Because of this, we are to forgive others when they are indebted to us.

During the Year of Jubilee, God commanded the Israelites to set people free and forgive debts because “It is to me that the people of Israel are servants. They are my servants whom I brought out of the land of Egypt: I am the LORD your God” (Leviticus 25:55).

As Christians, we live in a time of perpetual Jubilee because Jesus has forgiven us from the debt of sin. We are no longer slaves to sin, but servants of righteousness (Romans 6:16-23)!

That is good news! That calls for celebration! That calls for Jubilee!

As you reflect on the Lord’s Prayer in Matthew 6:12 today, think about these questions:

  1. How does Jesus’ forgiveness resonate with you?
  2. How can you imitate God and forgive someone who has wronged you?
  3. What would a life of “Jubilee” look like for you today?

Give Us This Day

Give us this day our daily bread.

This weekend, Dan pointed out, "There's nothing so big that God can't handle it, and there's nothing so small that God's not interested in it."

 

John 6:32-35 says:
Jesus said to them, “Very truly I tell you, it is not Moses who has given you the bread from heaven, but it is my Father who gives you the true bread from heaven. For the bread of God is the bread that comes down from heaven and gives life to the world.”

“Sir,” they said, “always give us this bread.”

Then Jesus declared, “I am the bread of life. Whoever comes to me will never go hungry, and whoever believes in me will never be thirsty.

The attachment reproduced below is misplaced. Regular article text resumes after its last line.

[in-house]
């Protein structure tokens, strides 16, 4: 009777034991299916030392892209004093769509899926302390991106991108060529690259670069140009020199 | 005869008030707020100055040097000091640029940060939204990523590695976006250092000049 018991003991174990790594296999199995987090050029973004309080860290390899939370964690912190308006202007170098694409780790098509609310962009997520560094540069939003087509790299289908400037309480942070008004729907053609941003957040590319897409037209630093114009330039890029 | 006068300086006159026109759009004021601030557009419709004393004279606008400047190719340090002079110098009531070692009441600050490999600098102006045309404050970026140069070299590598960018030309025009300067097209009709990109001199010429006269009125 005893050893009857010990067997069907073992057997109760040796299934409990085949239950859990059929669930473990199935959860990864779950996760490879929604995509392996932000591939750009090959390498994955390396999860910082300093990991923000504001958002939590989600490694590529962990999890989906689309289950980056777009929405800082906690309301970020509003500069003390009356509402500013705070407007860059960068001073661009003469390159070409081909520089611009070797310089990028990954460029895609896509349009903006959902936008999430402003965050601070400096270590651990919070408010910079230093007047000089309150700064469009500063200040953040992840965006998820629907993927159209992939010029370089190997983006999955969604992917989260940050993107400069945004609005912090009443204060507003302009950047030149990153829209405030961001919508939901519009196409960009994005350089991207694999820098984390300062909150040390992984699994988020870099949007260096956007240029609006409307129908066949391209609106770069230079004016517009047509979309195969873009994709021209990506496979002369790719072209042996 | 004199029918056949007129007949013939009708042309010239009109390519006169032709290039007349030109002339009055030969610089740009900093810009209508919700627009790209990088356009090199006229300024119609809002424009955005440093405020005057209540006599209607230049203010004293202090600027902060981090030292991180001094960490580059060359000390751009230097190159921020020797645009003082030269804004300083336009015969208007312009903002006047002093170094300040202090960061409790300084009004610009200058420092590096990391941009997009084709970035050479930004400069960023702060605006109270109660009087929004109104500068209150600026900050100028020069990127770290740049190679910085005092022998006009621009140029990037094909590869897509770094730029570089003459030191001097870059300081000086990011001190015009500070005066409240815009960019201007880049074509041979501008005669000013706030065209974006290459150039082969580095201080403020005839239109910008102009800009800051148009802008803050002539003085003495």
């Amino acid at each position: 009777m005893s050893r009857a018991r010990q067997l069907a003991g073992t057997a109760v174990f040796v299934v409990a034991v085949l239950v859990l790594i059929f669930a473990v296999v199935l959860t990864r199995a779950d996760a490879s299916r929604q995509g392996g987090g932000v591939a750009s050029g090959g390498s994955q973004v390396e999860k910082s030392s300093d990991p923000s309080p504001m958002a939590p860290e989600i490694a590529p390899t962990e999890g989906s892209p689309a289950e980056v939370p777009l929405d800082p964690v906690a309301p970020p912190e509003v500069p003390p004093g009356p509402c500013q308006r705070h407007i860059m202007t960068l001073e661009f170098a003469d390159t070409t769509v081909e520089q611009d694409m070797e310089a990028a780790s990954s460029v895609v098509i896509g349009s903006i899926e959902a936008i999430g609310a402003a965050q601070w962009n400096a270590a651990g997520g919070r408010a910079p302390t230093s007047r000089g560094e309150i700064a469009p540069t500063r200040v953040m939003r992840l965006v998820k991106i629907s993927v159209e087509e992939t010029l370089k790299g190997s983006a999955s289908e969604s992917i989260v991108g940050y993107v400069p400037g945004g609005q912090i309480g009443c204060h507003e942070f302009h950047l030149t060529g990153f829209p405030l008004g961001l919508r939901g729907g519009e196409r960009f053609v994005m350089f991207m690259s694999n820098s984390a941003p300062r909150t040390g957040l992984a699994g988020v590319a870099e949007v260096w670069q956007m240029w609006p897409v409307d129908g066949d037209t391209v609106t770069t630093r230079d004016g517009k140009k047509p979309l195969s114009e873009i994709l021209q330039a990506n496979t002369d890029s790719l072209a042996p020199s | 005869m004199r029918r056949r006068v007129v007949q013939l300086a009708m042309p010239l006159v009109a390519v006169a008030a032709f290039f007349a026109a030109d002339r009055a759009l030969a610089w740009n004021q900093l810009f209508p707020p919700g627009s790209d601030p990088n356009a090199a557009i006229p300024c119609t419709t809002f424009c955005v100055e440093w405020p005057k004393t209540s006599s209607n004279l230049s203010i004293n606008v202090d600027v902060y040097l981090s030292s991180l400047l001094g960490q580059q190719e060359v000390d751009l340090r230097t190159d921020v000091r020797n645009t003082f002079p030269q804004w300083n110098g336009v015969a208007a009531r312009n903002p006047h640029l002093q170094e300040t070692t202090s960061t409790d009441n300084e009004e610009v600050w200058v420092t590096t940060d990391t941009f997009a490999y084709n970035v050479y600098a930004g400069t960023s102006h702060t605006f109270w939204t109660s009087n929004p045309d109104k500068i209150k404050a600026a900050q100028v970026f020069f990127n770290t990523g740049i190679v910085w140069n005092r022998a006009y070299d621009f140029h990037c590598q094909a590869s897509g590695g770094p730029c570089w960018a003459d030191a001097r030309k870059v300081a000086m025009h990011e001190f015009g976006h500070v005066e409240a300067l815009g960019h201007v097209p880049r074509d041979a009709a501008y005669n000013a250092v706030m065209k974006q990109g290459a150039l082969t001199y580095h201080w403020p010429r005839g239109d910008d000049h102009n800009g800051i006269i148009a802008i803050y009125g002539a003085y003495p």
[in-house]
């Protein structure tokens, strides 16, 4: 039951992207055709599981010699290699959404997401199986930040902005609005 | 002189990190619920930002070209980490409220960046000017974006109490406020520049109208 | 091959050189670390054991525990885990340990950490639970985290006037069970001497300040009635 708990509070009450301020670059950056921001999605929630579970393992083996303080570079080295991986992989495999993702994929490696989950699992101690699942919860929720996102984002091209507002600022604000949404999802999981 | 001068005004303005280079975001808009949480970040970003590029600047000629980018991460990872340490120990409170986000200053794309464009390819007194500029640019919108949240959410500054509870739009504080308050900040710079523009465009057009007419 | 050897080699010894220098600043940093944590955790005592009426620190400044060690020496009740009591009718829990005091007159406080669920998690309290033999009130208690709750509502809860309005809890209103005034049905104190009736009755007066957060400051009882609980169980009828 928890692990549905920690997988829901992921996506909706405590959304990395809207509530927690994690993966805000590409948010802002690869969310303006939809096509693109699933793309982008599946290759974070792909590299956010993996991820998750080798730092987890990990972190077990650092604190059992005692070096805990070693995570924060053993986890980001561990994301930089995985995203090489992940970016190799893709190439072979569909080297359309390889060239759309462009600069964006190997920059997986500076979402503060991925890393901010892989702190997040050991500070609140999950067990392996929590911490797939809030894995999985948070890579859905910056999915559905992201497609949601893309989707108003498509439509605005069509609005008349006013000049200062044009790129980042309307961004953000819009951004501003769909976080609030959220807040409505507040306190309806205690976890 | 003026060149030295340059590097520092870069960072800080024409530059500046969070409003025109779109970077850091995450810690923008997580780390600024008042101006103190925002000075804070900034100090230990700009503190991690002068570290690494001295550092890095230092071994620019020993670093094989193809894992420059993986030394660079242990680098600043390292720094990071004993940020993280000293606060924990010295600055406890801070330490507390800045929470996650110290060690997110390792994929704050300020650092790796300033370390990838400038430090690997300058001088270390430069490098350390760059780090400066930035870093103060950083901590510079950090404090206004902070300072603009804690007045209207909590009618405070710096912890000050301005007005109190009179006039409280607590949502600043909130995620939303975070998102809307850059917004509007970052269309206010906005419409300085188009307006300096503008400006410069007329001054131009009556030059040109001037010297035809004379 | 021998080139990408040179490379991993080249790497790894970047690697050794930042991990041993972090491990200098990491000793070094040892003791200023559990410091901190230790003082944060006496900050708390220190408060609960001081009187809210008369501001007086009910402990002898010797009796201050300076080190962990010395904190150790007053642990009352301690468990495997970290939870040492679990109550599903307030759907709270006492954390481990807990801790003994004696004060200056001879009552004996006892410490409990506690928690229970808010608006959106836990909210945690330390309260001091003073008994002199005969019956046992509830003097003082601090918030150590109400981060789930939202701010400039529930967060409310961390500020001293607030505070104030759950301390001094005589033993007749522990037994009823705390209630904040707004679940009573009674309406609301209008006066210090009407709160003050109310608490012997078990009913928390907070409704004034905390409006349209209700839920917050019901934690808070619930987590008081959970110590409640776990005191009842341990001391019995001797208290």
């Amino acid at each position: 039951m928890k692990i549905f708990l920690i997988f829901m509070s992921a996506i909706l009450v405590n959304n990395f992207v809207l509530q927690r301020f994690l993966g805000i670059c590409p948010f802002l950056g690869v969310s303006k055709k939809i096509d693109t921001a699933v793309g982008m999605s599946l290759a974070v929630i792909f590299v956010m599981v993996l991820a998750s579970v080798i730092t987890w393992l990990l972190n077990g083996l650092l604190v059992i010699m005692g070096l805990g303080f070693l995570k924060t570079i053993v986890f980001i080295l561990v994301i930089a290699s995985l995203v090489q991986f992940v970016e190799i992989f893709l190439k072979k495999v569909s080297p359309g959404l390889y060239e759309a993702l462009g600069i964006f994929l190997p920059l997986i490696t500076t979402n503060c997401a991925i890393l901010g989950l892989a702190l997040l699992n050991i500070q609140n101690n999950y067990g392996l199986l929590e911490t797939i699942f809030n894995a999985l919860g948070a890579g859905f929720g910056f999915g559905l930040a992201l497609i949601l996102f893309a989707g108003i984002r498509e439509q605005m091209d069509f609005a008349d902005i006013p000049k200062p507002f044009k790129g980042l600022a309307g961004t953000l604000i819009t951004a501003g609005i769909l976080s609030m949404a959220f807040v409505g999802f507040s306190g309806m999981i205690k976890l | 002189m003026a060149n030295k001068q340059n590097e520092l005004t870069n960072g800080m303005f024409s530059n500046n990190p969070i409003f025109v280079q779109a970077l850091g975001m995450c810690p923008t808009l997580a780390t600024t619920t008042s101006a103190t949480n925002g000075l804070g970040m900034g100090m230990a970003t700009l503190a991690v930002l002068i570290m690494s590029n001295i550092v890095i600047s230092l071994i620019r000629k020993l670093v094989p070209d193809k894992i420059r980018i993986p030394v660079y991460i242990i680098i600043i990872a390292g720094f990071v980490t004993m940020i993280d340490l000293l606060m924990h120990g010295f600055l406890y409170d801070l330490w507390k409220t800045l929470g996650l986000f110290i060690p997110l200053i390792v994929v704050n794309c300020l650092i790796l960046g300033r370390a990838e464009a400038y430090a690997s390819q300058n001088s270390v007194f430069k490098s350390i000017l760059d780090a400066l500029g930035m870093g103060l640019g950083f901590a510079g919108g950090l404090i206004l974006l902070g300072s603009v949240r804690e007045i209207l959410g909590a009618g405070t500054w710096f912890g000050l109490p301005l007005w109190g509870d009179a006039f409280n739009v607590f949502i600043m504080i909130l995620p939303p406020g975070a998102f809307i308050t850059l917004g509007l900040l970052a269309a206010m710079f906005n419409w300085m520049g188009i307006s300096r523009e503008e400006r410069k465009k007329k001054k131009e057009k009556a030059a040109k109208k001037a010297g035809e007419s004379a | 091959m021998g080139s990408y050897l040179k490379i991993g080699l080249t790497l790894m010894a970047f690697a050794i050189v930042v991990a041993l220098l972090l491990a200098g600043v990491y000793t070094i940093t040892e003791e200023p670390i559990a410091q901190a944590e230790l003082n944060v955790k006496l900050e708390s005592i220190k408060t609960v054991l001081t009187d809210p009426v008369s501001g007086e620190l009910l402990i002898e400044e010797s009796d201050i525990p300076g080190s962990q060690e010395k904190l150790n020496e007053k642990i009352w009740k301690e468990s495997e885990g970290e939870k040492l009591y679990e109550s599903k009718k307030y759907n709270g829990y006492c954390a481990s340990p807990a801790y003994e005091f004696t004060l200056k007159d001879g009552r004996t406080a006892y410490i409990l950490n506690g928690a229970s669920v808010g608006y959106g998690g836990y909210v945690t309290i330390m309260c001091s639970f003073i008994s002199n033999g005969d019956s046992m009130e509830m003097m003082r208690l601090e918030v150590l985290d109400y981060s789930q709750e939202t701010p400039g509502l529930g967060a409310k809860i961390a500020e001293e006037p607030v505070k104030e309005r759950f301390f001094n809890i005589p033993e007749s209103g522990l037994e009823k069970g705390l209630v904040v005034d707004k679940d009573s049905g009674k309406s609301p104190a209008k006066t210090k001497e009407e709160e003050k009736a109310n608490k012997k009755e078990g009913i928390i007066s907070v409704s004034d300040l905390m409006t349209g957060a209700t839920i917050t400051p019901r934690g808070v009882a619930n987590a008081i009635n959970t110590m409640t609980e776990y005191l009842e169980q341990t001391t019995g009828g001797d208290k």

When The Bread of Life tells us to ask God for our daily bread—to provide for our needs, big and small—it's a significant request. God is really good at giving us exactly what we need, whether we know we need it or not. So when we ask for something as simple as our daily bread, God reminds us that He doesn't just want to provide us with the bread, He wants us to have The Bread, the Source of life, Jesus.

This kind of generosity is almost foreign to us. We know that when we use a resource, that resource is depleted; it's a fact of nature. But God's resources are never depleted. He will always have enough. He will always be enough. He is sufficient for everything. And He cares enough to give it freely. Read Matthew 7:11, Luke 15:22-24, John 1:16, and Philippians 4:19.

Jesus was very familiar with the generosity of God; it was the lifeblood of his ministry. It’s important to keep in mind how Jesus teaches us all to pray when we’re asking God to provide our daily needs. And it’s ultimately important we remember that prayer can give us our ultimate need: a real relationship with God.

 

Consider:

Where have you seen God’s generosity on display?